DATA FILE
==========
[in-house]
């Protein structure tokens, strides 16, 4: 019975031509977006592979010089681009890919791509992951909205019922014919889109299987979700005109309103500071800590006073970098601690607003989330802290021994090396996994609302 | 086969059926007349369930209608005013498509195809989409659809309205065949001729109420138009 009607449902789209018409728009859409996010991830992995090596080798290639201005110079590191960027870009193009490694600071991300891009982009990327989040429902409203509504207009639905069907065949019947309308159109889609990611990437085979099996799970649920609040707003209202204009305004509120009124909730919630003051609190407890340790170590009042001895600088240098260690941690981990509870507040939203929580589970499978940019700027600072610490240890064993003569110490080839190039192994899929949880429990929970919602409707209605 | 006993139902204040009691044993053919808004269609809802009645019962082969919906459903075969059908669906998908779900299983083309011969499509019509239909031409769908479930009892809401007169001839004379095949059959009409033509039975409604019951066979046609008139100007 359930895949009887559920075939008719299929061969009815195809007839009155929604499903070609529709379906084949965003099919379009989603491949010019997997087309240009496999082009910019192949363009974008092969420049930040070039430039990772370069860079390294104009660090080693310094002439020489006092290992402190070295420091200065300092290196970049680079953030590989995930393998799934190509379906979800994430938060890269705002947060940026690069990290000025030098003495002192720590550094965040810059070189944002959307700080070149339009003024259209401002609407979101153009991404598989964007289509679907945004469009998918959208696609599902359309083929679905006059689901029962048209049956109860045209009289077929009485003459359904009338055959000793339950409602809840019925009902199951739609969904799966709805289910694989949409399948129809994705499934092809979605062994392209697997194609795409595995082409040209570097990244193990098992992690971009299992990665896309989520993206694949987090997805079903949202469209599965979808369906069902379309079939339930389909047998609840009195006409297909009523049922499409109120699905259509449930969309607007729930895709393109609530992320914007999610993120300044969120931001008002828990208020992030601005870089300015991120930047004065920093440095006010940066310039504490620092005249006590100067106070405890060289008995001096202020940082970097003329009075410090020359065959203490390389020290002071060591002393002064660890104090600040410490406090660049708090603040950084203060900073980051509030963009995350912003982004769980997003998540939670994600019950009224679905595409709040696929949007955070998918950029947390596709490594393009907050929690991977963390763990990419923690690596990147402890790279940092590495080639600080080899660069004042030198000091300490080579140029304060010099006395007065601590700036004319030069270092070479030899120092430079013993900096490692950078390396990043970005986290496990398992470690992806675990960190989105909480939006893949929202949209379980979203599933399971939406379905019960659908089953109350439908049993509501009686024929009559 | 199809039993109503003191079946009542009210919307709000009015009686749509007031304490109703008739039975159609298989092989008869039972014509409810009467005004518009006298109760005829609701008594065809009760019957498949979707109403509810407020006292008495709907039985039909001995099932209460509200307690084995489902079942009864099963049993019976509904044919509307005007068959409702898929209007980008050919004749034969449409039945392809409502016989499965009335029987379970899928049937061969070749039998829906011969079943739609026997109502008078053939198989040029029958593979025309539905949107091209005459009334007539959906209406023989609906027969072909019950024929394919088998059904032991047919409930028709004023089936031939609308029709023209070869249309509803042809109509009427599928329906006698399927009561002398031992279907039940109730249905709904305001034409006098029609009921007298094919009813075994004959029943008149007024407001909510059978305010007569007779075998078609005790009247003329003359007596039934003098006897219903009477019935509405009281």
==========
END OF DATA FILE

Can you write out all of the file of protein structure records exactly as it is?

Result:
[in-house]
């Protein structure tokens, strides 16, 4: 019975031509977006592979010089681009890919791509992951909205019922014919889109299987979700005109309103500071800590006073970098601690607003989330802290021994090396996994609302 | 086969059926007349369930209608005013498509195809989409659809309205065949001729109420138009 009607449902789209018409728009859409996010991830992995090596080798290639201005110079590191960027870009193009490694600071991300891009982009990327989040429902409203509504207009639905069907065949019947309308159109889609990611990437085979099996799970649920609040707003209202204009305004509120009124909730919630003051609190407890340790170590009042001895600088240098260690941690981990509870507040939203929580589970499978940019700027600072610490240890064993003569110490080839190039192994899929949880429990929970919602409707209605 | 006993139902204040009691044993053919808004269609809802009645019962082969919906459903075969059908669906998908779900299983083309011969499509019509239909031409769908479930009892809401007169001839004379095949059959009409033509039975409604019951066979046609008139100007 359930895949009887559920075939008719299929061969009815195809007839009155929604499903070609529709379906084949965003099919379009989603491949010019997997087309240009496999082009910019192949363009974008092969420049930040070039430039990772370069860079390294104009660090080693310094002439020489006092290992402190070295420091200065300092290196970049680079953030590989995930393998799934190509379906979800994430938060890269705002947060940026690069990290000025030098003495002192720590550094965040810059070189944002959307700080070149339009003024259209401002609407979101153009991404598989964007289509679907945004469009998918959208696609599902359309083929679905006059689901029962048209049956109860045209009289077929009485003459359904009338055959000793339950409602809840019925009902199951739609969904799966709805289910694989949409399948129809994705499934092809979605062994392209697997194609795409595995082409040209570097990244193990098992992690971009299992990665896309989520993206694949987090997805079903949202469209599965979808369906069902379309079939339930389909047998609840009195006409297909009523049922499409109120699905259509449930969309607007729930895709393109609530992320914007999610993120300044969120931001008002828990208020992030601005870089300015991120930047004065920093440095006010940066310039504490620092005249006590100067106070405890060289008995001096202020940082970097003329009075410090020359065959203490390389020290002071060591002393002064660890104090600040410490406090660049708090603040950084203060900073980051509030963009995350912003982004769980997003998540939670994600019950009224679905595409709040696929949007955070998918950029947390596709490594393009907050929690991977963390763990990419923690690596990147402890790279940092590495080639600080080899660069004042030198000091300490080579140029304060010099006395007065601590700036004319030069270092070479030899120092430079013993900096490692950078390396990043970005986290496990398992470690992806675990960190989105909480939006893949929202949209379980979203599933399971939406379905019960659908089953109350439908049993509501009686024929009559 | 199809039993109503003191079946009542009210919307709000009015009686749509007031304490109703008739039975159609298989092989008869039972014509409810009467005004518009006298109760005829609701008594065809009760019957498949979707109403509810407020006292008495709907039985039909001995099932209460509200307690084995489902079942009864099963049993019976509904044919509307005007068959409702898929209007980008050919004749034969449409039945392809409502016989499965009335029987379970899928049937061969070749039998829906011969079943739609026997109502008078053939198989040029029958593979025309539905949107091209005459009334007539959906209406023989609906027969072909019950024929394919088998059904032991047919409930028709004023089936031939609308029709023209070869249309509803042809109509009427599928329906006698399927009561002398031992279907039940109730249905709904305001034409006098029609009921007298094919009813075994004959029943008149007024407001909510059978305010007569007779075998078609005790009247003329003359007596039934003098006897219903009477019935509405009281």